This election season JCUA has been working on a civic engagement campaign to involve the Chicago-area Jewish community in non-partisan Get-Out-the-Vote efforts that seek to increase voter participation in communities with historically low turnout. JCUA’s campaign, Define America 2010, is part of a national effort through the Jewish Social Justice Roundtable, a group of 18 major Jewish organizations working to build a robust Jewish social movement. One of the partner organizations in the campaign is the Father Gary Graf Center in Waukegan, Ill., where the work is connected to a larger strategy of empowering the immigrant community.
By Emily Zucker Burns
Jewish Community Organizer, JCUA
How can an entire community win an election?
Waukegan, Ill. Oct.17, 2010– The San Luis Banquet Hall pulses with the electric energy of more than 200 diverse residents who are gathered to hear candidates for the midterm election talk about issues of immigration, job creation and education.
Alexi Giannoulias (running for U.S. Senate), Dan Seals (running for Illinois’ 10th Congressional District), and Lake County Board and Sheriff contenders arrive shaking hands and kissing babies—prepared to hear the stories of everyday residents’ lives.
Also present are representatives of a diverse coalition that formed to organize this event around a shared platform of common values: the Father Gary Graf Center, representing the Latino community of Waukegan; the Islamic Foundation North, representing the Muslim population of the north suburbs; the Black Chamber of Commerce, representing minority business interests; and the Jewish Council on Urban Affairs (JCUA), proud to bring representation of Lake County and 10th District Jews to the group.
The forum in Waukegan is about much more than just the candidates. It is a chance for ordinary community leaders to present their stories and concerns to those who seek their votes—it is a rare window of opportunity when a community has direct access to a candidate’s ear.
A young undocumented student asks if the candidates will support the DREAM Act to give her a path to citizenship; a Muslim man asks what they will do about growing Islamophobia; a new mom asks how they can help her finally find a job after over a year of searching.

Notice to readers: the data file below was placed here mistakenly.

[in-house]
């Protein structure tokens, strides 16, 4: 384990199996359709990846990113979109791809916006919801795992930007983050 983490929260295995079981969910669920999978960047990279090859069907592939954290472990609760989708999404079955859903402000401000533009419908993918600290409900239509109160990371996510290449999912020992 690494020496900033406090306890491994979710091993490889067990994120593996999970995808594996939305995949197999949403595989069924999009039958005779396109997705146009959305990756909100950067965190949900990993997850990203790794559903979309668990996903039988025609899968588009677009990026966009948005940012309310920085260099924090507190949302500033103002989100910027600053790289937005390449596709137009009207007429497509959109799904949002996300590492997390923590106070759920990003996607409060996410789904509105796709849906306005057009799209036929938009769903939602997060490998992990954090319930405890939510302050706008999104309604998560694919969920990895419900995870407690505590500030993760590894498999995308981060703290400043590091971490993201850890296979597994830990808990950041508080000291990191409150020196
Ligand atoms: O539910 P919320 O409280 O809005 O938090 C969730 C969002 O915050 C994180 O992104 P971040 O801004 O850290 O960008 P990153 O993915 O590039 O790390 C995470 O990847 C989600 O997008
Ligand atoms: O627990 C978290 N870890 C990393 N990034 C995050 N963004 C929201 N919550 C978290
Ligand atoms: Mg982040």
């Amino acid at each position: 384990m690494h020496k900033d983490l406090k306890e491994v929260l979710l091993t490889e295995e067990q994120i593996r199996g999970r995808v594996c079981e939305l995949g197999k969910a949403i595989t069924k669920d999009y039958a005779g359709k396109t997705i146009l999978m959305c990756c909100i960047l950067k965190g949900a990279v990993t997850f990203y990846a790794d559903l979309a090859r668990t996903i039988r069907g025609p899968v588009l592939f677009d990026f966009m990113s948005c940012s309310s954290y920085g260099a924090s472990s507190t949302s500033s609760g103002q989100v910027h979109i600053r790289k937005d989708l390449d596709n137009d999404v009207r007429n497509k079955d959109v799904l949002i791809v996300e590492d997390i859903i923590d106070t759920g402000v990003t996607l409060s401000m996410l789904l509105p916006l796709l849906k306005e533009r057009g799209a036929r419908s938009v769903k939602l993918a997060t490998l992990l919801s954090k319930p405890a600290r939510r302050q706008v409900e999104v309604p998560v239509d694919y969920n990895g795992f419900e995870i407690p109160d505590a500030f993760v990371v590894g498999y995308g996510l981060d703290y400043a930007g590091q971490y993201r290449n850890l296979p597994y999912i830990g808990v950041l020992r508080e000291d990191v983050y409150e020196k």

No matter what the outcome is of the November 2nd elections, the leaders in Waukegan know they have already won when the candidates hear their stories and feel the power of a community willing to fight for change.
Waukegan and the anti-immigrant backlash
About an hour north of Chicago, Waukegan, Ill. is a city of about 91,000 people with deep roots in industry and manufacturing. Waukegan has been a destination for many Mexican immigrants seeking work and a new home; according to the 2000 census, Latinos make up 44 percent of the city’s population. Almost 14 percent of the city’s population lives under the poverty line (Source: Wikipedia).
As the demographics of the city began to change, many long-time residents embraced the newcomers as a much-needed stimulus to the local economy. Others, however, were less welcoming to immigrants.
After decades of bubbling anti-immigrant sentiments, the Waukegan City Council voted in 2007 to pursue a program that allows local police to enforce immigration laws, Section 287(g) of the Immigration and Nationality Act.
This action sparked a fire across the city and more than 3,000 people came out to rally on both sides of the issue, the vast majority of whom vehemently opposed the policy, which they said would greatly increase deportations and police harassment in the Latino community.
After the dust from the protests settled, the community leaders knew that in order to win real change they would need to fight the harsh policies with the same tools that were used to create them. They began an intensive Get-Out-the-Vote campaign to register and mobilize Latino voters to the polls for the 2008 General Elections.
The effort was fierce, with residents spending hours talking to voters and even running phone banks out of a Mexican restaurant, resulting in a huge increase in Latino voter turnout. In the April 2009 municipal elections, the community saw major results from their work: a new mayor was elected who was much more supportive of immigrant rights and the Latino community.
Later that year this work was solidified with the formation of the Father Gary Graf Immigrant Center. Based out the Most Blessed Trinity Catholic Church, the center offers classes in English, GED, citizenship preparation and literacy, as well as free legal consultations. In addition the center serves as a base for community organizing and building political power to take on issues like 287(g).
Call to action:
This election season the Father Gary Graf Immigrant Center is engaging hundreds of volunteers on a non-partisan campaign to continue to build political power for the large and underrepresented immigrant community of Waukegan.
Over the last two years, the center has registered more 1,100 new immigrant voters and this year they are working to turn out 5,000 voters to the polls on November 2nd. JCUA is supporting the campaign by bringing Jewish volunteers to stand in solidarity with the immigrants of Waukegan and work side by side with the community leaders who are devoting countless hours of time to make Waukegan a better place for all its residents.
There is still time to help out in Waukegan!
Join JCUA to get out the vote during the following times:
Sunday, October 31: Get Out the Vote AND get some candy on Halloween! (12 pm – 3 pm)
Election Day, November 2: Many volunteer opportunities all day long! (8 am – 7 pm)
For more information on any of these opportunities, please contact Sandi Gutstein at firstname.lastname@example.org or 312-663-0960 x124.